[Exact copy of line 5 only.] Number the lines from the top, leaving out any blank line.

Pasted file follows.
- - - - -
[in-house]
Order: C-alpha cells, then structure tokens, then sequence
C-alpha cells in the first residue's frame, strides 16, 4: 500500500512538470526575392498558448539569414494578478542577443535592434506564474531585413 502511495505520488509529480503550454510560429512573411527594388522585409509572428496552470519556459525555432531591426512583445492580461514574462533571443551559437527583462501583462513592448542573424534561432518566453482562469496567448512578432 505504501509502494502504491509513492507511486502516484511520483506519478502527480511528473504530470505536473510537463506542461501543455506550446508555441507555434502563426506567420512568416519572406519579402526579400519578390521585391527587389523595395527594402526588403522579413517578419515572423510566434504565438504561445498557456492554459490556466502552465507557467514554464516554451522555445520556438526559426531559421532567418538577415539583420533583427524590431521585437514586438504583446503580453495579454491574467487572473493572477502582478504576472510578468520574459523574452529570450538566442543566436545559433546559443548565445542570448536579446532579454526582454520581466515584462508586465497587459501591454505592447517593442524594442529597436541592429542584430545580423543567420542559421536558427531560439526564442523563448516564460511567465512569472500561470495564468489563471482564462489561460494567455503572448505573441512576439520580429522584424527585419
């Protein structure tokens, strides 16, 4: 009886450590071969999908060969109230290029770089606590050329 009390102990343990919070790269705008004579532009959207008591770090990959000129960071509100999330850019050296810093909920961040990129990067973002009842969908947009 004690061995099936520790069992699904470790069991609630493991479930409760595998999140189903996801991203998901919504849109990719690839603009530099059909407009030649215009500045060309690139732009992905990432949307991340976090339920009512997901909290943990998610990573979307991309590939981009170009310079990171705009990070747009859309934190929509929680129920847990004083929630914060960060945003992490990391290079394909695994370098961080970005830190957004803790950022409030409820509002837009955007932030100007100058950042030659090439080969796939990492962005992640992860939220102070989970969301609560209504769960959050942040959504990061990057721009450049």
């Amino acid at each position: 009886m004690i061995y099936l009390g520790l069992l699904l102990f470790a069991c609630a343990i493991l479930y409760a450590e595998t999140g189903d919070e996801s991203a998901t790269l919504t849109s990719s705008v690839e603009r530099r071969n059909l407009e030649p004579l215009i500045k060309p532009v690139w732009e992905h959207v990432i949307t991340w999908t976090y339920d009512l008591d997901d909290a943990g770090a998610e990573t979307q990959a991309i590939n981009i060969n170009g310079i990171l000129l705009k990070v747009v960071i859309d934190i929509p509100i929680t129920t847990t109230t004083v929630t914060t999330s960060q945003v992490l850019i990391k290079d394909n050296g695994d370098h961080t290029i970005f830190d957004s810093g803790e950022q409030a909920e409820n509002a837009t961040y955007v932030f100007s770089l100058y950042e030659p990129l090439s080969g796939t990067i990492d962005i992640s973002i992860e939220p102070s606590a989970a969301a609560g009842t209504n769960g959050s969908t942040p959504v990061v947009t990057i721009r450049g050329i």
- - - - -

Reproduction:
């Amino acid at each position: 009886m004690i061995y099936l009390g520790l069992l699904l102990f470790a069991c609630a343990i493991l479930y409760a450590e595998t999140g189903d919070e996801s991203a998901t790269l919504t849109s990719s705008v690839e603009r530099r071969n059909l407009e030649p004579l215009i500045k060309p532009v690139w732009e992905h959207v990432i949307t991340w999908t976090y339920d009512l008591d997901d909290a943990g770090a998610e990573t979307q990959a991309i590939n981009i060969n170009g310079i990171l000129l705009k990070v747009v960071i859309d934190i929509p509100i929680t129920t847990t109230t004083v929630t914060t999330s960060q945003v992490l850019i990391k290079d394909n050296g695994d370098h961080t290029i970005f830190d957004s810093g803790e950022q409030a909920e409820n509002a837009t961040y955007v932030f100007s770089l100058y950042e030659p990129l090439s080969g796939t990067i990492d962005i992640s973002i992860e939220p102070s606590a989970a969301a609560g009842t209504n769960g959050s969908t942040p959504v990061v947009t990057i721009r450049g050329i």